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Research sheds light on migrant mothers’ experience of dental services in Melbourne

Research News
Saturday, March 7, 2015 - 8:45am
Migrants, particularly those from refugee backgrounds, often arrive in Australia with poor oral health. Evidence also shows that children can rapidly develop tooth decay in their preschool years causing not only dental pain but also more general growth and development problems.

Despite the evidence of poor oral health, migrant women and their families face significant barriers when accessing dental services.

As part of her PhD research, Dr Elisha Riggs worked with bicultural workers to talk to mothers from Iraq, Lebanon and Pakistan about their experiences of using local dental services for their children. 

The study found that despite an understanding that visiting the dentist is important for promoting oral health, the first contact with dental services was typically for emergency care. Accessibility, cost and being placed on waiting lists were identified as significant barriers to attendance.

The study also found, that when women did access dental services, it was for treatment rather than for preventive purposes. Few participants could comment on their child’s dental experience as their children had rarely visited a dentist, and if they did it was usually for emergency dental care.

Multiple risk factors affect the health of migrants, which are related to the stressors of migration and settlement, as well as changes to everyday life such as diet and traditional oral hygiene practices.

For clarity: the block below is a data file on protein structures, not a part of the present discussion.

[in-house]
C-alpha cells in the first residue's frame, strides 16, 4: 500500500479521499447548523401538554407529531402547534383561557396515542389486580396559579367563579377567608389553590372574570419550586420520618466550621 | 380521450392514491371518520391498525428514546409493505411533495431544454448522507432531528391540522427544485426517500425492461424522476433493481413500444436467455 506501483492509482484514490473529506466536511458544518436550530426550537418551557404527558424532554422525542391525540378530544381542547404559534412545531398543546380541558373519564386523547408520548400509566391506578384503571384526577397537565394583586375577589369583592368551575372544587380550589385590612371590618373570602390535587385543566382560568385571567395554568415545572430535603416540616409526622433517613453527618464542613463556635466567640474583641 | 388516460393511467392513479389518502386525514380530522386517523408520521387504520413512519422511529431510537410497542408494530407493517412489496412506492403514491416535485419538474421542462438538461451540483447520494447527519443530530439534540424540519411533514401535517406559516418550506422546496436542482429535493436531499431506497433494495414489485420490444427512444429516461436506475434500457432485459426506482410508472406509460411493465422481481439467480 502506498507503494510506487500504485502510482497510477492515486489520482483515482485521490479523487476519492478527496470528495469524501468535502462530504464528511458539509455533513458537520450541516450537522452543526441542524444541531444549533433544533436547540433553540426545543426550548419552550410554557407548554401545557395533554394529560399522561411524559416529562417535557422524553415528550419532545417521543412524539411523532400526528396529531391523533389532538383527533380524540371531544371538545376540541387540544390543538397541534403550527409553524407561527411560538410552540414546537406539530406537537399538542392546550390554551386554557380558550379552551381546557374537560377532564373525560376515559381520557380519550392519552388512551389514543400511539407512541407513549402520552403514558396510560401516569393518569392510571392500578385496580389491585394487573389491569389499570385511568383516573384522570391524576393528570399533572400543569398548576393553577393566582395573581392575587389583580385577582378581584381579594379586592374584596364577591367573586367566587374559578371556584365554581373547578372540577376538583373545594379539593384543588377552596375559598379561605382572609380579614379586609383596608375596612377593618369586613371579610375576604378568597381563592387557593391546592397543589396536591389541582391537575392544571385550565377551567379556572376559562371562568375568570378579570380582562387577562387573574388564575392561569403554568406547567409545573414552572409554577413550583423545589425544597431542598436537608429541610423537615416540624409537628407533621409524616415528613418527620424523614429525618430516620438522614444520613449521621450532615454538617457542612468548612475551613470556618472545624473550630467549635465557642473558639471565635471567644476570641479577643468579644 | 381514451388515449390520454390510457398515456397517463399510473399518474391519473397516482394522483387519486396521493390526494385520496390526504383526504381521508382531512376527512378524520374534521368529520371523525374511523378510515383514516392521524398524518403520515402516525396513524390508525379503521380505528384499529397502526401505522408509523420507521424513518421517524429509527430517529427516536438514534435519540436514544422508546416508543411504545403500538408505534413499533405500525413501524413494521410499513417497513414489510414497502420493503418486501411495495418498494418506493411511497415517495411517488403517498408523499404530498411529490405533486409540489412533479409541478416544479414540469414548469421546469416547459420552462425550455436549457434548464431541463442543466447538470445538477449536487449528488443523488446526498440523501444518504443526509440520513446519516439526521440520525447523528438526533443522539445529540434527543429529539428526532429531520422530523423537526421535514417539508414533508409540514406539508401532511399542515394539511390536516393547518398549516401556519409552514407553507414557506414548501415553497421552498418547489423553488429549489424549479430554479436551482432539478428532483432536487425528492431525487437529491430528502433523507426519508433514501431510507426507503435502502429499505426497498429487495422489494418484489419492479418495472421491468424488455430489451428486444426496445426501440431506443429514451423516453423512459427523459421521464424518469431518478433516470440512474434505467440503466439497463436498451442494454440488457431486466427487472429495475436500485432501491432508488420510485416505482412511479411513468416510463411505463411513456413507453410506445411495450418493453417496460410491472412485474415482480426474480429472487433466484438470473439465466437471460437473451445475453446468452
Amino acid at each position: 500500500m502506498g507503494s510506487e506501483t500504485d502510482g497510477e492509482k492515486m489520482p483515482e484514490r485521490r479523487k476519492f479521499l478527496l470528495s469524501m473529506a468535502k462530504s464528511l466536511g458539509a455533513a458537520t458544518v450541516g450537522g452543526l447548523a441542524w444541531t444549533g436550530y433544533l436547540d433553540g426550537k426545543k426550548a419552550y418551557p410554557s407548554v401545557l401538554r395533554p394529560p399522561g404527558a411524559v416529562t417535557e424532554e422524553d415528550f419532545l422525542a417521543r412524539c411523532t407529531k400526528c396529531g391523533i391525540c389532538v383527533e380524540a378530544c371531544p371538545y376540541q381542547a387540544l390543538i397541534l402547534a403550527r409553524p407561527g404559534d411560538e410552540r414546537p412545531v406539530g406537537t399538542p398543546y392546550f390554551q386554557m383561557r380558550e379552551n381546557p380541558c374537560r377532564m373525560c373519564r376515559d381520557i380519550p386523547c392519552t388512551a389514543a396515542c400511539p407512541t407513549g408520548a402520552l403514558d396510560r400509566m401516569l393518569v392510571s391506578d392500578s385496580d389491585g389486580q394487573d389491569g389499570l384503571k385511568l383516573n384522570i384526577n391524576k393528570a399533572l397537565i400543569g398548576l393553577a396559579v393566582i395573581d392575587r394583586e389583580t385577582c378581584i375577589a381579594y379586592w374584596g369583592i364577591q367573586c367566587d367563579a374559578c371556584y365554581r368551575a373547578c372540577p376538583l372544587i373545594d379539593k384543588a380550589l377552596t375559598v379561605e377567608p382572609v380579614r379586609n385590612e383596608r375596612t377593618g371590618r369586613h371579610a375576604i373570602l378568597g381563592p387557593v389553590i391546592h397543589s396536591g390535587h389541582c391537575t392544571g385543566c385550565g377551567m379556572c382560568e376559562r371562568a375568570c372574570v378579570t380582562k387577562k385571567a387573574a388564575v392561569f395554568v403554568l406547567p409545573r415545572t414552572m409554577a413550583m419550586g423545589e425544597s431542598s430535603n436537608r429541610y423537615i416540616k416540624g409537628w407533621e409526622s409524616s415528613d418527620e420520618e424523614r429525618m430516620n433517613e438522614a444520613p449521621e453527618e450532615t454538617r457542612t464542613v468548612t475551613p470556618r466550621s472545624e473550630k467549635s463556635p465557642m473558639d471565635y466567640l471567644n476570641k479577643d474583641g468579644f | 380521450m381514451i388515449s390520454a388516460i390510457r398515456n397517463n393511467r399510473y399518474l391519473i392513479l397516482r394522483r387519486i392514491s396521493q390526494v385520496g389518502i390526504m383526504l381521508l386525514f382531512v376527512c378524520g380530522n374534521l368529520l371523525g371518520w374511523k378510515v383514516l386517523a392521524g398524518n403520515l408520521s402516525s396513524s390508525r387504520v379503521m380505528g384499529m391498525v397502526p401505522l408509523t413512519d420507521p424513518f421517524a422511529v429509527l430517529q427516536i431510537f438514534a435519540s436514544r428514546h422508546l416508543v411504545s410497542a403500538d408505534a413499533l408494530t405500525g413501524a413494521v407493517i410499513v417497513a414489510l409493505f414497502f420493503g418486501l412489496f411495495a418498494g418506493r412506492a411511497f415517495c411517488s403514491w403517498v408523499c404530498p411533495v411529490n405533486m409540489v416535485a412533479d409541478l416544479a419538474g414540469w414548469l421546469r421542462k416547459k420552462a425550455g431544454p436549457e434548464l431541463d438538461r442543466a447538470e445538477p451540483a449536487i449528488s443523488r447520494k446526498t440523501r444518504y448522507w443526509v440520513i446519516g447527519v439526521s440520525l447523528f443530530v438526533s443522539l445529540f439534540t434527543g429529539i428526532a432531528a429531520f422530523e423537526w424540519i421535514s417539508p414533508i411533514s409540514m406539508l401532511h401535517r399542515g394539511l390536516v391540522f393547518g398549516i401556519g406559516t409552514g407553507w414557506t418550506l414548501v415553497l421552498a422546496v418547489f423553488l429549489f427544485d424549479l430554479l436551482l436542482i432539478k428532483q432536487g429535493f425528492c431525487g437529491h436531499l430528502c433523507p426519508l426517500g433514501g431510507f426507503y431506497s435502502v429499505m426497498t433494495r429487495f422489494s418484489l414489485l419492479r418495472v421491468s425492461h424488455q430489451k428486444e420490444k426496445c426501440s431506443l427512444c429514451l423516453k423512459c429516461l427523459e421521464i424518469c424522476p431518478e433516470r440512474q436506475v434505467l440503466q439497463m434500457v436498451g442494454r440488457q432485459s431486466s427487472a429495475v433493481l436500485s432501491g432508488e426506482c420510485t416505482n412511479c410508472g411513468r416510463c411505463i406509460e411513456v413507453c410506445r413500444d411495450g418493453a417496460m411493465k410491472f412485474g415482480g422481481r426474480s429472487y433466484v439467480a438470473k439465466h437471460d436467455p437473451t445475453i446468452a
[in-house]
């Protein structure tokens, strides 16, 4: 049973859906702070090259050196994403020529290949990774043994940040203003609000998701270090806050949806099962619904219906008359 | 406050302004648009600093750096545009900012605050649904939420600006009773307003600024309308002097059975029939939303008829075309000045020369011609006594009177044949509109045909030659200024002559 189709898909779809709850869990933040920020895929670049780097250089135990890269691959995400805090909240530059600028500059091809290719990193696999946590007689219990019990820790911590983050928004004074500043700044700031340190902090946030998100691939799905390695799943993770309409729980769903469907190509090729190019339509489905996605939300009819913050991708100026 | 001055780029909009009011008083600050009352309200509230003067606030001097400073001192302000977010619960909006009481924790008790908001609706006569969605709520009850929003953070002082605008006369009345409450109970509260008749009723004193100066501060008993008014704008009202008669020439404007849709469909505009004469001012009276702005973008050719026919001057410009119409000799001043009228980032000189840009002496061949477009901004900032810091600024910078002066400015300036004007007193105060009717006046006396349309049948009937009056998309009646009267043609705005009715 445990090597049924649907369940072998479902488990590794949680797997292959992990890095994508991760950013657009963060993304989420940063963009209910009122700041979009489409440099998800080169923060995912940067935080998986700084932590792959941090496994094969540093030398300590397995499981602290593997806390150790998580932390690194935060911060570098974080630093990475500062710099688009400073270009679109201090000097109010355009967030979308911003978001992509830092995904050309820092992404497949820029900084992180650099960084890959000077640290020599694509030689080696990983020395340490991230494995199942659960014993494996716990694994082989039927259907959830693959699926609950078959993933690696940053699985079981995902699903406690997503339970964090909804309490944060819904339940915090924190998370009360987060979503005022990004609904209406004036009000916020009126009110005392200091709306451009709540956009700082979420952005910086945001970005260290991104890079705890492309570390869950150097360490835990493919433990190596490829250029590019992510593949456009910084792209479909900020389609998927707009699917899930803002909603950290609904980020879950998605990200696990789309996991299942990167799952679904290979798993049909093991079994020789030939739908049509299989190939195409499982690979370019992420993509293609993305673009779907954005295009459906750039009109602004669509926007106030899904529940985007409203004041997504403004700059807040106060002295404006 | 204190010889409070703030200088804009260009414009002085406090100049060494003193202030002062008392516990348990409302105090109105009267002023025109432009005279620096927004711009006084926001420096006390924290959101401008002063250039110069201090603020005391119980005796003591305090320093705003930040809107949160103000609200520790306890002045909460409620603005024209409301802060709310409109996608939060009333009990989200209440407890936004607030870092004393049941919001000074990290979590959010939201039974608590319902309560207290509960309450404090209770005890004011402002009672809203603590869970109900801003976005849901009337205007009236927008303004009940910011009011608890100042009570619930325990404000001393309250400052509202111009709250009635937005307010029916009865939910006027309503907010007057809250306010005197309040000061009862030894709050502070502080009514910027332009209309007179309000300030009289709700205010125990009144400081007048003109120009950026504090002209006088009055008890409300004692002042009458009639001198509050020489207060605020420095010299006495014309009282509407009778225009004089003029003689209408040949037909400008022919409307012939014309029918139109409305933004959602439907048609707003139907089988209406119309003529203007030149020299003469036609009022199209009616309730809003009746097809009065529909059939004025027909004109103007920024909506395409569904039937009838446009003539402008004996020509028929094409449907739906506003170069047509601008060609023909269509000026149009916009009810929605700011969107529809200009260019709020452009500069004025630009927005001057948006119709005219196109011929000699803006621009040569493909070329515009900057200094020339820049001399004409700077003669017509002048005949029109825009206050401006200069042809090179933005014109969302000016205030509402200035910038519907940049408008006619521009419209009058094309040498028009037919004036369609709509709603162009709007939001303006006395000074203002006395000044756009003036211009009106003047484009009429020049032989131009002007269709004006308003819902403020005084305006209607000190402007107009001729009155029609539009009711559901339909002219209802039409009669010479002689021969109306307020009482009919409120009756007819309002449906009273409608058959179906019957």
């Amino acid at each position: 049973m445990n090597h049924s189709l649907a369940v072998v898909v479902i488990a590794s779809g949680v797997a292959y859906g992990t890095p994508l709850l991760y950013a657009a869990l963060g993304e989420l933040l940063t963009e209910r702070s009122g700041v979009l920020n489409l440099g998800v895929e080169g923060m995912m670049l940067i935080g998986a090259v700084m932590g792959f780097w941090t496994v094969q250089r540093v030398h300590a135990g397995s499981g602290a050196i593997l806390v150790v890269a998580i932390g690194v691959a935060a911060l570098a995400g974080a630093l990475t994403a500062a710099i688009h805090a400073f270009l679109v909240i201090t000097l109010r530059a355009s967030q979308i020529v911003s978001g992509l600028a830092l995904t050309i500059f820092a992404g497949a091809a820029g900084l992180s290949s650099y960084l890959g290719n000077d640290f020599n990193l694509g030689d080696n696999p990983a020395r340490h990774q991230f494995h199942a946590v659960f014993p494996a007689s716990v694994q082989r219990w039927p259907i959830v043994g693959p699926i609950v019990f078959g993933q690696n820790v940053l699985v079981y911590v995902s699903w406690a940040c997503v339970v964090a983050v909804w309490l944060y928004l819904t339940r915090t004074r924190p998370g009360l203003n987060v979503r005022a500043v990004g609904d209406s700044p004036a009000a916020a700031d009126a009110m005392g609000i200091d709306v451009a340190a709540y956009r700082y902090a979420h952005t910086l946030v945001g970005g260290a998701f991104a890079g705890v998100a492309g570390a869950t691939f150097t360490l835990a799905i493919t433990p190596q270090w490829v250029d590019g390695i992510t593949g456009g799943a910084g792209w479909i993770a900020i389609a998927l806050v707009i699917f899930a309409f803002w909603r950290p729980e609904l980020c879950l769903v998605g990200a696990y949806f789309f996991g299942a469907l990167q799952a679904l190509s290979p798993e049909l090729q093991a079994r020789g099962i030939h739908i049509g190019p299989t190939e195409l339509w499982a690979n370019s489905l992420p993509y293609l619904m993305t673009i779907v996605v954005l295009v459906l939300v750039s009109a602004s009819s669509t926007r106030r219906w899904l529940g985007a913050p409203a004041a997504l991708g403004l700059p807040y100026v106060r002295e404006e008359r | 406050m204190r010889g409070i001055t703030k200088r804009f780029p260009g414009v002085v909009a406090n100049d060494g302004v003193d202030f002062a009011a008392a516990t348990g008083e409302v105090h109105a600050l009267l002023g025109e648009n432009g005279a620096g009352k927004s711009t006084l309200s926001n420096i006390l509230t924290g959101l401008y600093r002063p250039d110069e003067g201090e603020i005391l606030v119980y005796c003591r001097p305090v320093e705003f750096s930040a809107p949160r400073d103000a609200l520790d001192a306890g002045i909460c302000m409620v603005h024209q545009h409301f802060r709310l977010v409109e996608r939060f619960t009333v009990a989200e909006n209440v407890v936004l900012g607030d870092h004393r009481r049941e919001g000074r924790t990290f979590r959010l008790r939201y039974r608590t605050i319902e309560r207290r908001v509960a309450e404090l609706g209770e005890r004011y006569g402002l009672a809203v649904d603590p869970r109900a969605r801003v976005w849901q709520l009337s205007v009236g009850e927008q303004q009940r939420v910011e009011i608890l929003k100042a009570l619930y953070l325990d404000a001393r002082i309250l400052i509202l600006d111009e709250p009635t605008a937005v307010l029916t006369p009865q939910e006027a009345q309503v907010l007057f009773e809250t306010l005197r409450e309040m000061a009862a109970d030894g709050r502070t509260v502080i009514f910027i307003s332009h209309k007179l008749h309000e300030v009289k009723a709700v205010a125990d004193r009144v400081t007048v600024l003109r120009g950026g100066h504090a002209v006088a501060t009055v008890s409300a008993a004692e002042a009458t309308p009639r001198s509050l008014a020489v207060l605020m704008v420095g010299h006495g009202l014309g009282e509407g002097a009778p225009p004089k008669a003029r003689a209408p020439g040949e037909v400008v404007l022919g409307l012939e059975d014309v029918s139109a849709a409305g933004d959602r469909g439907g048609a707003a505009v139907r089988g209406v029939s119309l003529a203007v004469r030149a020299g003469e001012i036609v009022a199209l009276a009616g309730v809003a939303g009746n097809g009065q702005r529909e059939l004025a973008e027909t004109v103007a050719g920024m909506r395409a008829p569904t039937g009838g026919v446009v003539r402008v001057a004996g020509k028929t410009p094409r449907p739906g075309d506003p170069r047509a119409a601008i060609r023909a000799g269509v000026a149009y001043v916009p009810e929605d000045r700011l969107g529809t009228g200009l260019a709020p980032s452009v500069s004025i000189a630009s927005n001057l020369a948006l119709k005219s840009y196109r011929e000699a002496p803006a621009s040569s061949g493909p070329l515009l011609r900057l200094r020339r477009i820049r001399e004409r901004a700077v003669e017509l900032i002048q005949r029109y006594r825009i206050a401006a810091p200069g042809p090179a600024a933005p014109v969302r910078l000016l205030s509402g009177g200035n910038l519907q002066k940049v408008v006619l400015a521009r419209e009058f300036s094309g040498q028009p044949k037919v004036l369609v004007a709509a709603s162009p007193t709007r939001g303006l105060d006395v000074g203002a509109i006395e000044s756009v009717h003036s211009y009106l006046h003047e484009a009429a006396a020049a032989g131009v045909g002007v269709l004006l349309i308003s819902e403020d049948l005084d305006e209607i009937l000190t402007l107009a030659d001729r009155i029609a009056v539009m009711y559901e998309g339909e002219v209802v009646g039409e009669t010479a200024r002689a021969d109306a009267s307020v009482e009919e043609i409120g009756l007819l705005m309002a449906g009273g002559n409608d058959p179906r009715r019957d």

Refugees, particularly those who may have experienced torture, may find dental treatment highly stressful because of its invasive nature and associations with past traumatic experience.

Since completion of the study, the State Government of Victoria has implemented a new policy to provide priority access to public dental services for refugees and asylum seekers. The policy is designed to identify refugees and asylum seekers as a ‘priority group’ which means giving them the next available appointment with a dentists. Dental care is also provided free. These changes span across all public dental services across the state.

Policies such as this, aim to provide services which address issues about access and equity may help reduce oral health inequalities experienced by migrants. Given the barriers refugees and migrants have in accessing services, community engagement strategies are needed to support and encourage use of dental services.

With the continual intake of refugees and migrants into Australia, implementation of such policies together with health care provider training and appropriate community engagement strategies are needed. Without these the need for dental treatment will place increased demand on limited resources.

Read the full research paper here.

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